Help us keep this a respectfully Foolish area! This is a place for our readers to discuss, debate, and learn more about the Foolish investing topic you read about above. Help us keep it clean and safe. If you believe a comment is abusive or otherwise violates our Fool's Rules, please report it via the Report this Comment Report this Comment icon found on every comment.

  • Report this Comment On October 17, 2012, at 10:41 AM, TMFDarwood11 wrote:


    Thanks for the primer and including "hedonic adjustments.' I've had a few discussions with friends and family about this approach over the years.

    I also agree with your comment "The only lever left with any real chance of helping you through your retirement is your own investing, through 401(k)s, IRAs, and even plain old-fashioned investment accounts. It's not easy, and it takes decades of discipline to make it work, but the alternative is a truly gruesome retirement."

    It does take decades. I posted a comment over at Morgan Housel's "9 Financial Rules You Should Never Forget."

    Our personal finances are the only lever that we, as individuals, have any control over. Trust the government and trust the employer to take care of ME? That's taking a long leap of faith. Companies and the government have a lot of issues to balance, and for the company that includes shareholders. So thinking that we, as individuals, are the most important thing for these entities is a real personal mistake, and will end in tragedy.

  • Report this Comment On October 17, 2012, at 7:13 PM, wpost41 wrote:

    I hope your right about the increase on social security for 2013. We have not had a raise in three years, and last time we got one, Medicare took it back due there rate hike.

  • Report this Comment On October 17, 2012, at 7:32 PM, kthor wrote:

    I can't wait to retire in 25 yrs and see how much SS iam going to get LOL, thank god for 401k and other investments SS will be my pocket money ...

  • Report this Comment On October 17, 2012, at 7:38 PM, dcorley wrote:

    All right. 70¢ a day. I wish I had 70¢ a day when I was a kid.

    Seriously, I ride a bicycle. Am retired. 70¢ is about all I should eat every day to be healthy. Beans and cornbread.

    Enjoy what you have. Whining about what could have been is non-productive.

  • Report this Comment On October 18, 2012, at 11:02 AM, BabaRamDass wrote:

    <b>Enjoy what you have. Whining about what could have been is non-productive.</b>

    So true.

    Whining about what you <b> should </b> have (from Social Security) is equally unproductive. As if there's some objective standard involved.

    I'm almost 69; have other resources; and am totally grateful for the boost to my income from Social Security.

  • Report this Comment On October 18, 2012, at 1:03 PM, Melaschasm wrote:

    The hedonic adjustments generally favor retirees. They could replace their old 27" TV with a higher quality 32" LCD for $300, even though the inflation adjusted cost of replacement is $1200. In this example the hedonic adjustment favors those receiving benefits by $900. While most such adjustments are far less favorable, they tend to benefit seniors.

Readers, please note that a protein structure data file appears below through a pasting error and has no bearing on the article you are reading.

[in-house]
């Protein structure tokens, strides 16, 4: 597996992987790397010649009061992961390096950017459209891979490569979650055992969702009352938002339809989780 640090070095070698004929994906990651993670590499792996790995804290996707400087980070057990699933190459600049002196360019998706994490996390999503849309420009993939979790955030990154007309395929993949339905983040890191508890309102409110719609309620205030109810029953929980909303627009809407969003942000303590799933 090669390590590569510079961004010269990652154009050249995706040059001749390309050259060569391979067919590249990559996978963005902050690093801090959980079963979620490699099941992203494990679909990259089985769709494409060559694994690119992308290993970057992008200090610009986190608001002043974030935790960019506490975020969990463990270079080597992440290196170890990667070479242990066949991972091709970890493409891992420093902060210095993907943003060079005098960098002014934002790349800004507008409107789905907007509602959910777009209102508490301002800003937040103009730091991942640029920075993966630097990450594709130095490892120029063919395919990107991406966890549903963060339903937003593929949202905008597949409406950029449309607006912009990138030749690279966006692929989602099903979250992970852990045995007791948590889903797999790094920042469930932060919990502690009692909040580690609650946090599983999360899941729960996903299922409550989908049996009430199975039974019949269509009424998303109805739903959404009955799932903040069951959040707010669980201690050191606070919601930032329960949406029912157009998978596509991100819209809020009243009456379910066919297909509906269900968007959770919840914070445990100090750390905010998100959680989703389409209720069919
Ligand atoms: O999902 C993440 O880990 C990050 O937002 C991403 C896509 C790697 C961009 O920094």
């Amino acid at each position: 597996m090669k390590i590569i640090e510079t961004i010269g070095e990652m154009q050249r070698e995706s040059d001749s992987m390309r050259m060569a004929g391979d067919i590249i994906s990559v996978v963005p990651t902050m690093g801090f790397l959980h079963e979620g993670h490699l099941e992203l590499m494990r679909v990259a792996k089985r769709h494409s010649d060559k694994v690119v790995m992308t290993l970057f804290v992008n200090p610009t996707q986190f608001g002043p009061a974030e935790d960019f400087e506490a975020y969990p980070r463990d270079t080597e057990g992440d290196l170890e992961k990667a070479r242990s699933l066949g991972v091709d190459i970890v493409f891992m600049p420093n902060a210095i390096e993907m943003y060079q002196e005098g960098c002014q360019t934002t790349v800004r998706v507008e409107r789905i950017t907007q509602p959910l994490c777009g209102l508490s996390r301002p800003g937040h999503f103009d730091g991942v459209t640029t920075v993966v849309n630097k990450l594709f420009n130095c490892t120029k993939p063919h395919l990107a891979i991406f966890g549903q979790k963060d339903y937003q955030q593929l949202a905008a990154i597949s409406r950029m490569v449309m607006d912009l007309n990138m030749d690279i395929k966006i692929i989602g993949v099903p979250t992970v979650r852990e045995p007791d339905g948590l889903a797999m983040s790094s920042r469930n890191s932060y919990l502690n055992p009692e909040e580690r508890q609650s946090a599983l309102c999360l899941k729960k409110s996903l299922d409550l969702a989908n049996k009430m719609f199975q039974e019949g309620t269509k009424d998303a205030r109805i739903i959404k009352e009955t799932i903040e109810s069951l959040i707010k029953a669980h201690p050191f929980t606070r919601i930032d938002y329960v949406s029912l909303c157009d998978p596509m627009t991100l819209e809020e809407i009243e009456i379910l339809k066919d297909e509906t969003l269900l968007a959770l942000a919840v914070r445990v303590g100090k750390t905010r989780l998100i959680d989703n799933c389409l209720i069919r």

Healthcare costs are rising much faster than inflation, but that is partially offset by the rapidly rising Medicare spending. Overall people living on social security today are better off than those depending upon the system two decades ago.

  • Report this Comment On October 18, 2012, at 1:04 PM, HardRain2012 wrote:

    The CPI is rigged. Reagan and Clinton fiddled with the formula and now the truth is that SS benefits would be 70% more if the the 1980 formula was still being used. Also, SS revenues are down because while productivity has about doubled in the past three decades, real wages, even by the dodgy formula of the CPI, are flat. In reality, real wages have fallen precipitously.

  • Report this Comment On October 18, 2012, at 1:32 PM, TMFMorgan wrote:

    Worth noting:

    "It is also important to emphasize that the BLS makes hedonic adjustments for declines, as well as improvements, in quality. The CPI price indexes for shelter include hedonic adjustments for the gradual aging of the rental housing units in the CPI sample, and those adjustments regularly increase the rate of change of the indexes by at least 0.2 percentage point per year. The hedonic adjustments in apparel have had both upward and downward impacts at different points in time and for different categories of clothing. As discussed in an article in the Monthly Labor Review, the BLS estimates that the hedonic quality adjustments introduced since 1998 have had an upward impact in five item categories and a downward impact in five. The overall impact of these newly introduced hedonic models has been quite modest and in an upward, not downward, direction. To be precise, the use of the models has increased the annual rate of change of the all-items CPI, but by only about 0.005 percent per year. It is clear, therefore, that those who maintain that the BLS uses hedonic adjustment to keep the measured rate of inflation in an acceptably low range are wrong about the impacts, as well as the motives, of BLS actions."

  • Report this Comment On October 18, 2012, at 4:31 PM, justaboutperfect wrote:

    CPI was rigged by the Lobbyists and special interests groups who helped Congress fiddle with the formula during Reagan's "Trickle down economics for the middle class and Gusher up economics for the rich".